The Dangers of Going Home

July 19, 2017

 

The turn of the diplomatic tide in Syria now seems irreversible.

“During this round, the opposition never once demanded the immediate resignation of President Bashar al-Assad and the legitimate Syrian government" said Russia’s ambassador to Geneva, Alexei Borodavkin, at the conclusion of the seventh round of the Geneva talks.

 

Although the exact terms of the ceasefire remain secret, it is widely believed that the recent agreement in the south of Syria between Russia, the United States, and Jordan ensures the Assad regime’s survival. Days later, reports emerged that President Trump has decided to end the CIA’s covert program to arm Syrian rebels. Even France, once a staunch opponent of the Syrian regime that threatened to strike after the chemical attacks in Eastern Ghouta in 2013, no longer insists on removing Assad.

 

Apparently accepting that he will not be defeated, regional and international powers are now focusing on de-escalating the conflict to reduce levels of violence and create the conditions in which the displaced can begin returning to their homes. By the end of June, the UN estimated that as many as half a million Syrian refugees had returned. In July, Hezbollah orchestrated a deal with the Syrian group Saraya Ahl al-Sham that involved returning hundreds of refugees to Syria.

 

Indeed, the desire for refugees to return is a growing priority for beleaguered host countries. Although some in neighbouring countries have shown extraordinary generosity with Syrian refugees, for many, patience is wearing thin. Jordan hopes that the ceasefire deal in southern Syria will encourage Syrians living in its territory to return. Lebanese prime minister Saad Hariri blamed host country fatigue for rising tensions between Syrians and Lebanese. A video that was widely circulated on social media showed Lebanese security forces verbally and physically abusing a Syrian refugee. A protest in support of Syrians due to be held in Beirut was subsequently cancelled due to security concerns, and Lebanon has since banned all protests in the country.

 

Although pockets of relative stability and security exist in Syria, returning refugees face many challenges. Some return to find their homes destroyed, damaged, or ransacked. Other returning families find their homes occupied by new inhabitants. With an estimated 6 million people displaced internally in Syria, many properties have changed hands multiple times as people have taken shelter wherever they can by occupying abandoned buildings. Arbitrating disputes over house ownership is highly contentious and made even more difficult by the fact that many people have lost documents proving possession during the turmoil of the conflict.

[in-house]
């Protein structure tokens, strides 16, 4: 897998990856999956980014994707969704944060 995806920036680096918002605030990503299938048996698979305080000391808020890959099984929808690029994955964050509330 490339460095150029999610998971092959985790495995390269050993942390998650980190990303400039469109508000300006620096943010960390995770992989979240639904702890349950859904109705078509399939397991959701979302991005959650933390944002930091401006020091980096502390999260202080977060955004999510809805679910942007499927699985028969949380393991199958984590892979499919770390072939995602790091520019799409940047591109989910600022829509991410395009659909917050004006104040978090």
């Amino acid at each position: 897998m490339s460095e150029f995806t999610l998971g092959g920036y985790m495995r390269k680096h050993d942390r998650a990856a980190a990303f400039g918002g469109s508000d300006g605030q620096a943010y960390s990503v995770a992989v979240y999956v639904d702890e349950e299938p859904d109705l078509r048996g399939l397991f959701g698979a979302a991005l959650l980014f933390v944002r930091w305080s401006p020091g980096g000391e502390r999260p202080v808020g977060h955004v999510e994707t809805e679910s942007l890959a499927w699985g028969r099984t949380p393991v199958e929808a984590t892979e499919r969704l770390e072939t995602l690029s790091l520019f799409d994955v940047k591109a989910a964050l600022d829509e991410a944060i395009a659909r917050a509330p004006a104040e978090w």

The Assad regime has been keen to capitalize on images of the displaced returning to their homes. Throughout the conflict, the regime has attempted to portray itself as the only legitimate government and a force for stability. Creating a spectacle of the returns, state media has shown refugees declaring their loyalty to Bashar al-Assad while brandishing the Syrian flag.

 

For many refugees in neighbouring countries, the idea of participating in such a show is unimaginable. “My whole heart yearns to go back to Syria and feel Syrian soil beneath my feet” said a 24-year-old Syrian from Dera’a currently living in Jordan. “But how could I possibly do that when the man who killed my family and destroyed my country is still in power?”

 

Indeed, many of the factors that pushed Syrians to flee in the first place remain. For men of military age, the threat of being forcibly conscripted into the army is an enduring fear. Other dangers have been exacerbated during the conflict. Many of the pro-regime gangs that terrorized and exploited civilians before the conflict broke out have grown more powerful and act with even greater impunity. Therefore, the idea of returning to Syria is simply not an option for many refugees.

 

Although the ceasefire in the south appears to be holding, the fact that guns have fallen silent must not be equated with a belief that the conditions are right for refugees to return home. Tragically, for some Syrians, those conditions may never come.

 

* / Will Todman is an associate fellow in the CSIS Middle East Program and a fellow at the Centre for Syrian Studies, University of St Andrews.

 

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The views & information contained in these posts & articles are strictly those of their authors who are solely responsible for their accuracy, and should not be regarded as representing the Centre for Syrian Studies or the University of St Andrews. 

 

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